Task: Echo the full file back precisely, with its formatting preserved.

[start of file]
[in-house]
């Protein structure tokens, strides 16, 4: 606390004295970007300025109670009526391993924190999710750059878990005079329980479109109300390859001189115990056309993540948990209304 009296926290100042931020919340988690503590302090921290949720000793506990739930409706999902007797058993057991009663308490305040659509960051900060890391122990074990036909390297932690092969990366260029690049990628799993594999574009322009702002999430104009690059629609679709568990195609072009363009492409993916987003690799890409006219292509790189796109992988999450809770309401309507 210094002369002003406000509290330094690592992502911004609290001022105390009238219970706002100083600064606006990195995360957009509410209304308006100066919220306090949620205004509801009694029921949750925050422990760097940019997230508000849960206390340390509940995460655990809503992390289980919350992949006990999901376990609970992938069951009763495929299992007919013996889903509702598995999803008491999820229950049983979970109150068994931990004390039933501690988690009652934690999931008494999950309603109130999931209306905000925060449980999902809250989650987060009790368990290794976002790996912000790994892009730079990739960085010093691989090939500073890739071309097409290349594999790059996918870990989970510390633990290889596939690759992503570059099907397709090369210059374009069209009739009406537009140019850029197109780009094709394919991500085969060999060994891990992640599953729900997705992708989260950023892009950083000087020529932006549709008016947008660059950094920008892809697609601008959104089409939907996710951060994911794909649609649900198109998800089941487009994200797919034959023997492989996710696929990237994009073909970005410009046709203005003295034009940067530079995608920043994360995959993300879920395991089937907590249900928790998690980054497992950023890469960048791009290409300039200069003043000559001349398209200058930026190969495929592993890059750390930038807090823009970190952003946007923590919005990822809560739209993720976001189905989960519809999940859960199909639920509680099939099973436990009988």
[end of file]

[in-house]
């Protein structure tokens, strides 16, 4: 606390004295970007300025109670009526391993924190999710750059878990005079329980479109109300390859001189115990056309993540948990209304 009296926290100042931020919340988690503590302090921290949720000793506990739930409706999902007797058993057991009663308490305040659509960051900060890391122990074990036909390297932690092969990366260029690049990628799993594999574009322009702002999430104009690059629609679709568990195609072009363009492409993916987003690799890409006219292509790189796109992988999450809770309401309507 210094002369002003406000509290330094690592992502911004609290001022105390009238219970706002100083600064606006990195995360957009509410209304308006100066919220306090949620205004509801009694029921949750925050422990760097940019997230508000849960206390340390509940995460655990809503992390289980919350992949006990999901376990609970992938069951009763495929299992007919013996889903509702598995999803008491999820229950049983979970109150068994931990004390039933501690988690009652934690999931008494999950309603109130999931209306905000925060449980999902809250989650987060009790368990290794976002790996912000790994892009730079990739960085010093691989090939500073890739071309097409290349594999790059996918870990989970510390633990290889596939690759992503570059099907397709090369210059374009069209009739009406537009140019850029197109780009094709394919991500085969060999060994891990992640599953729900997705992708989260950023892009950083000087020529932006549709008016947008660059950094920008892809697609601008959104089409939907996710951060994911794909649609649900198109998800089941487009994200797919034959023997492989996710696929990237994009073909970005410009046709203005003295034009940067530079995608920043994360995959993300879920395991089937907590249900928790998690980054497992950023890469960048791009290409300039200069003043000559001349398209200058930026190969495929592993890059750390930038807090823009970190952003946007923590919005990822809560739209993720976001189905989960519809999940859960199909639920509680099939099973436990009988």